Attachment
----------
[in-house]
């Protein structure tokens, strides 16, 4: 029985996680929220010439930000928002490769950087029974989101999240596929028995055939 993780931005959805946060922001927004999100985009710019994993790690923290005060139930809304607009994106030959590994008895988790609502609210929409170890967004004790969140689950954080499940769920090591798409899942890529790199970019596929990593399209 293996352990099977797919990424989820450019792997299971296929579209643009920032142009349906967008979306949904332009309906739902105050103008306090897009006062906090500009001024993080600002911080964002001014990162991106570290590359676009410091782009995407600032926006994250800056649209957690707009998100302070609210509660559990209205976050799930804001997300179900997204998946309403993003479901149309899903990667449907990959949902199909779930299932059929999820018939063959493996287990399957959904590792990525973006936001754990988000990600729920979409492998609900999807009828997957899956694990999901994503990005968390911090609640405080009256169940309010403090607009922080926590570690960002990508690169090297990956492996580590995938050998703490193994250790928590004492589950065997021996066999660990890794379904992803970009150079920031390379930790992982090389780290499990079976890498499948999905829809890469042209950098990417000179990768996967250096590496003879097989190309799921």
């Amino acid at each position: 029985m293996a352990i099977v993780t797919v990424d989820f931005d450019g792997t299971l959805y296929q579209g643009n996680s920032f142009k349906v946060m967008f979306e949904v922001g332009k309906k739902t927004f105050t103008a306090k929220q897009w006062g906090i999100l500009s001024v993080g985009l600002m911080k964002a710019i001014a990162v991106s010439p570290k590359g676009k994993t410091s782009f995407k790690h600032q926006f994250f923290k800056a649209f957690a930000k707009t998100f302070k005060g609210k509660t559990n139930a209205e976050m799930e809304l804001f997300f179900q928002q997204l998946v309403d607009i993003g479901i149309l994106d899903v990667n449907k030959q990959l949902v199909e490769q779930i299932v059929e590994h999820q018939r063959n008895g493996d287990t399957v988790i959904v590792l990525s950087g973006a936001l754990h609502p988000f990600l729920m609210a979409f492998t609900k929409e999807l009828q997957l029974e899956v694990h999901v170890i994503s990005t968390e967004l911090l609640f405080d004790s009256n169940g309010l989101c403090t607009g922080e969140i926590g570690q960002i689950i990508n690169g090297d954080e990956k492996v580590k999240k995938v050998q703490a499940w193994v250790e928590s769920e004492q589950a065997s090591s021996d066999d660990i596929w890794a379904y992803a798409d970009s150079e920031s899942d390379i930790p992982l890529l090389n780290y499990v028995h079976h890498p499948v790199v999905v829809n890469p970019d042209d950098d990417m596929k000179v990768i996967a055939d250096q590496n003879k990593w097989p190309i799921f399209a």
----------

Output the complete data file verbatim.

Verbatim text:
[in-house]
């Protein structure tokens, strides 16, 4: 029985996680929220010439930000928002490769950087029974989101999240596929028995055939 993780931005959805946060922001927004999100985009710019994993790690923290005060139930809304607009994106030959590994008895988790609502609210929409170890967004004790969140689950954080499940769920090591798409899942890529790199970019596929990593399209 293996352990099977797919990424989820450019792997299971296929579209643009920032142009349906967008979306949904332009309906739902105050103008306090897009006062906090500009001024993080600002911080964002001014990162991106570290590359676009410091782009995407600032926006994250800056649209957690707009998100302070609210509660559990209205976050799930804001997300179900997204998946309403993003479901149309899903990667449907990959949902199909779930299932059929999820018939063959493996287990399957959904590792990525973006936001754990988000990600729920979409492998609900999807009828997957899956694990999901994503990005968390911090609640405080009256169940309010403090607009922080926590570690960002990508690169090297990956492996580590995938050998703490193994250790928590004492589950065997021996066999660990890794379904992803970009150079920031390379930790992982090389780290499990079976890498499948999905829809890469042209950098990417000179990768996967250096590496003879097989190309799921």
């Amino acid at each position: 029985m293996a352990i099977v993780t797919v990424d989820f931005d450019g792997t299971l959805y296929q579209g643009n996680s920032f142009k349906v946060m967008f979306e949904v922001g332009k309906k739902t927004f105050t103008a306090k929220q897009w006062g906090i999100l500009s001024v993080g985009l600002m911080k964002a710019i001014a990162v991106s010439p570290k590359g676009k994993t410091s782009f995407k790690h600032q926006f994250f923290k800056a649209f957690a930000k707009t998100f302070k005060g609210k509660t559990n139930a209205e976050m799930e809304l804001f997300f179900q928002q997204l998946v309403d607009i993003g479901i149309l994106d899903v990667n449907k030959q990959l949902v199909e490769q779930i299932v059929e590994h999820q018939r063959n008895g493996d287990t399957v988790i959904v590792l990525s950087g973006a936001l754990h609502p988000f990600l729920m609210a979409f492998t609900k929409e999807l009828q997957l029974e899956v694990h999901v170890i994503s990005t968390e967004l911090l609640f405080d004790s009256n169940g309010l989101c403090t607009g922080e969140i926590g570690q960002i689950i990508n690169g090297d954080e990956k492996v580590k999240k995938v050998q703490a499940w193994v250790e928590s769920e004492q589950a065997s090591s021996d066999d660990i596929w890794a379904y992803a798409d970009s150079e920031s899942d390379i930790p992982l890529l090389n780290y499990v028995h079976h890498p499948v790199v999905v829809n890469p970019d042209d950098d990417m596929k000179v990768i996967a055939d250096q590496n003879k990593w097989p190309i799921f399209a």